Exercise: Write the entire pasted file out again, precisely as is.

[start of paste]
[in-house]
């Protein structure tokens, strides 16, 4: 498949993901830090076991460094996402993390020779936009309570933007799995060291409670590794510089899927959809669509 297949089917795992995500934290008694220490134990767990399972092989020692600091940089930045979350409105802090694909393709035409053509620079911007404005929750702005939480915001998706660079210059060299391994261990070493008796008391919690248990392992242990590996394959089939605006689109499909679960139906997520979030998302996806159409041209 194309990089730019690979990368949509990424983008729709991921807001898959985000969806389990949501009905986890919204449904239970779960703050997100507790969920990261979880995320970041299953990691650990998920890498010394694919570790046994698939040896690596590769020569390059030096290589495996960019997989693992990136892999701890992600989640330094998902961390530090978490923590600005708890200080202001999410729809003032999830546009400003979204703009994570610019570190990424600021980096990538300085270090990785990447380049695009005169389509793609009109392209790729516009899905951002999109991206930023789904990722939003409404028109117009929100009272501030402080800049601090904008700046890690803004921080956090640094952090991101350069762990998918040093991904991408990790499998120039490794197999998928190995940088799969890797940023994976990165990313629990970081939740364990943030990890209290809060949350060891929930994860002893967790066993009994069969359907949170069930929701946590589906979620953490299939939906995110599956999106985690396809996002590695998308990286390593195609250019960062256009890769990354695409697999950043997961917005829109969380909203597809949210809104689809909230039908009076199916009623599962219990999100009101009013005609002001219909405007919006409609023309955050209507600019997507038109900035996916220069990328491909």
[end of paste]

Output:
[in-house]
């Protein structure tokens, strides 16, 4: 498949993901830090076991460094996402993390020779936009309570933007799995060291409670590794510089899927959809669509 297949089917795992995500934290008694220490134990767990399972092989020692600091940089930045979350409105802090694909393709035409053509620079911007404005929750702005939480915001998706660079210059060299391994261990070493008796008391919690248990392992242990590996394959089939605006689109499909679960139906997520979030998302996806159409041209 194309990089730019690979990368949509990424983008729709991921807001898959985000969806389990949501009905986890919204449904239970779960703050997100507790969920990261979880995320970041299953990691650990998920890498010394694919570790046994698939040896690596590769020569390059030096290589495996960019997989693992990136892999701890992600989640330094998902961390530090978490923590600005708890200080202001999410729809003032999830546009400003979204703009994570610019570190990424600021980096990538300085270090990785990447380049695009005169389509793609009109392209790729516009899905951002999109991206930023789904990722939003409404028109117009929100009272501030402080800049601090904008700046890690803004921080956090640094952090991101350069762990998918040093991904991408990790499998120039490794197999998928190995940088799969890797940023994976990165990313629990970081939740364990943030990890209290809060949350060891929930994860002893967790066993009994069969359907949170069930929701946590589906979620953490299939939906995110599956999106985690396809996002590695998308990286390593195609250019960062256009890769990354695409697999950043997961917005829109969380909203597809949210809104689809909230039908009076199916009623599962219990999100009101009013005609002001219909405007919006409609023309955050209507600019997507038109900035996916220069990328491909």